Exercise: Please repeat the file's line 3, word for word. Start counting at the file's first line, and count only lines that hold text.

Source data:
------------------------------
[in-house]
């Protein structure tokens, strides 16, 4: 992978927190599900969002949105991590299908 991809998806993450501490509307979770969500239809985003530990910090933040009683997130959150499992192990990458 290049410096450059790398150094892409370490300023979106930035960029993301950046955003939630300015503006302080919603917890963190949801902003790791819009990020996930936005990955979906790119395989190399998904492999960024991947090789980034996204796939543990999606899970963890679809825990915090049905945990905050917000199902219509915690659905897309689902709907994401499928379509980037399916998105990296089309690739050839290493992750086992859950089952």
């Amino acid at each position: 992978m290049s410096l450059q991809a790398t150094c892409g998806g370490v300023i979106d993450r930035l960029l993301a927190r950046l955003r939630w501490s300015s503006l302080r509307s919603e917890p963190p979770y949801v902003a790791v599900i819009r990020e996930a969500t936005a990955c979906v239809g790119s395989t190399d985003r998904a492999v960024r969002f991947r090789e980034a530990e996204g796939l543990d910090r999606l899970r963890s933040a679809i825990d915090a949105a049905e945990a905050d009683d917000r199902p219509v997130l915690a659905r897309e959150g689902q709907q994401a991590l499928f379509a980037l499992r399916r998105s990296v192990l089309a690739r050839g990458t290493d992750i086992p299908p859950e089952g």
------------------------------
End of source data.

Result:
């Amino acid at each position: 992978m290049s410096l450059q991809a790398t150094c892409g998806g370490v300023i979106d993450r930035l960029l993301a927190r950046l955003r939630w501490s300015s503006l302080r509307s919603e917890p963190p979770y949801v902003a790791v599900i819009r990020e996930a969500t936005a990955c979906v239809g790119s395989t190399d985003r998904a492999v960024r969002f991947r090789e980034a530990e996204g796939l543990d910090r999606l899970r963890s933040a679809i825990d915090a949105a049905e945990a905050d009683d917000r199902p219509v997130l915690a659905r897309e959150g689902q709907q994401a991590l499928f379509a980037l499992r399916r998105s990296v192990l089309a690739r050839g990458t290493d992750i086992p299908p859950e089952g």